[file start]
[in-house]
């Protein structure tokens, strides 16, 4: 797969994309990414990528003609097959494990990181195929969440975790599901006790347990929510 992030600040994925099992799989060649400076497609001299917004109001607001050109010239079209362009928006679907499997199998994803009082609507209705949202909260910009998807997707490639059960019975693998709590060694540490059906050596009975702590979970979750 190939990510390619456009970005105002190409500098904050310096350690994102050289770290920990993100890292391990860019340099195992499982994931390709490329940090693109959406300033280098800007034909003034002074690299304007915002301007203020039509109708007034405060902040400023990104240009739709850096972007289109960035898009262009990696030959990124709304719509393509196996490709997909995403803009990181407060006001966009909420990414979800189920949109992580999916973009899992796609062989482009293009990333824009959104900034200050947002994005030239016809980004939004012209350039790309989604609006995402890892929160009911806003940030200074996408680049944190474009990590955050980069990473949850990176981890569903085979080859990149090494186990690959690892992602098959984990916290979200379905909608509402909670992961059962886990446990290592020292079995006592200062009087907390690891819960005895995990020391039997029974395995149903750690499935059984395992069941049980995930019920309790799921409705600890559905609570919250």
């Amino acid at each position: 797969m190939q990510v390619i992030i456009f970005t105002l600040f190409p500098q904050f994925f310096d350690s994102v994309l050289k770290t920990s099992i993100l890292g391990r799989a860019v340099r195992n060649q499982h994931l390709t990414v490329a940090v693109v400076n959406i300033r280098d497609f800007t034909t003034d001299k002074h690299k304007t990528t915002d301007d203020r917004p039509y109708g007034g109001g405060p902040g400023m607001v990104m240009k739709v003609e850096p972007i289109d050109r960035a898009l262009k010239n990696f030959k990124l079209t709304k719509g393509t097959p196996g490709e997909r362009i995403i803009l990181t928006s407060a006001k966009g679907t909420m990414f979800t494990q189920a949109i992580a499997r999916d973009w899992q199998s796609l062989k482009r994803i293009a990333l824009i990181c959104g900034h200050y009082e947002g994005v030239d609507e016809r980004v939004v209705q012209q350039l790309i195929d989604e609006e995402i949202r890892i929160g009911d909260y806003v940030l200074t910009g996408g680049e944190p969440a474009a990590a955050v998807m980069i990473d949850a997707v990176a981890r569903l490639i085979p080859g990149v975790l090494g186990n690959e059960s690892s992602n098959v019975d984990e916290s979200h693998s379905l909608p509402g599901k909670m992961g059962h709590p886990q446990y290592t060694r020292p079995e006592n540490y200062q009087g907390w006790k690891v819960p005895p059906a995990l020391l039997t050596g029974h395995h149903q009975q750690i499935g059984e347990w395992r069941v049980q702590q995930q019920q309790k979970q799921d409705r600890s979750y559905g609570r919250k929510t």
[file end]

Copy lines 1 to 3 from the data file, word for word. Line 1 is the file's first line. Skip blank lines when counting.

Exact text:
[in-house]
């Protein structure tokens, strides 16, 4: 797969994309990414990528003609097959494990990181195929969440975790599901006790347990929510 992030600040994925099992799989060649400076497609001299917004109001607001050109010239079209362009928006679907499997199998994803009082609507209705949202909260910009998807997707490639059960019975693998709590060694540490059906050596009975702590979970979750 190939990510390619456009970005105002190409500098904050310096350690994102050289770290920990993100890292391990860019340099195992499982994931390709490329940090693109959406300033280098800007034909003034002074690299304007915002301007203020039509109708007034405060902040400023990104240009739709850096972007289109960035898009262009990696030959990124709304719509393509196996490709997909995403803009990181407060006001966009909420990414979800189920949109992580999916973009899992796609062989482009293009990333824009959104900034200050947002994005030239016809980004939004012209350039790309989604609006995402890892929160009911806003940030200074996408680049944190474009990590955050980069990473949850990176981890569903085979080859990149090494186990690959690892992602098959984990916290979200379905909608509402909670992961059962886990446990290592020292079995006592200062009087907390690891819960005895995990020391039997029974395995149903750690499935059984395992069941049980995930019920309790799921409705600890559905609570919250």
């Amino acid at each position: 797969m190939q990510v390619i992030i456009f970005t105002l600040f190409p500098q904050f994925f310096d350690s994102v994309l050289k770290t920990s099992i993100l890292g391990r799989a860019v340099r195992n060649q499982h994931l390709t990414v490329a940090v693109v400076n959406i300033r280098d497609f800007t034909t003034d001299k002074h690299k304007t990528t915002d301007d203020r917004p039509y109708g007034g109001g405060p902040g400023m607001v990104m240009k739709v003609e850096p972007i289109d050109r960035a898009l262009k010239n990696f030959k990124l079209t709304k719509g393509t097959p196996g490709e997909r362009i995403i803009l990181t928006s407060a006001k966009g679907t909420m990414f979800t494990q189920a949109i992580a499997r999916d973009w899992q199998s796609l062989k482009r994803i293009a990333l824009i990181c959104g900034h200050y009082e947002g994005v030239d609507e016809r980004v939004v209705q012209q350039l790309i195929d989604e609006e995402i949202r890892i929160g009911d909260y806003v940030l200074t910009g996408g680049e944190p969440a474009a990590a955050v998807m980069i990473d949850a997707v990176a981890r569903l490639i085979p080859g990149v975790l090494g186990n690959e059960s690892s992602n098959v019975d984990e916290s979200h693998s379905l909608p509402g599901k909670m992961g059962h709590p886990q446990y290592t060694r020292p079995e006592n540490y200062q009087g907390w006790k690891v819960p005895p059906a995990l020391l039997t050596g029974h395995h149903q009975q750690i499935g059984e347990w395992r069941v049980q702590q995930q019920q309790k979970q799921d409705r600890s979750y559905g609570r919250k929510t």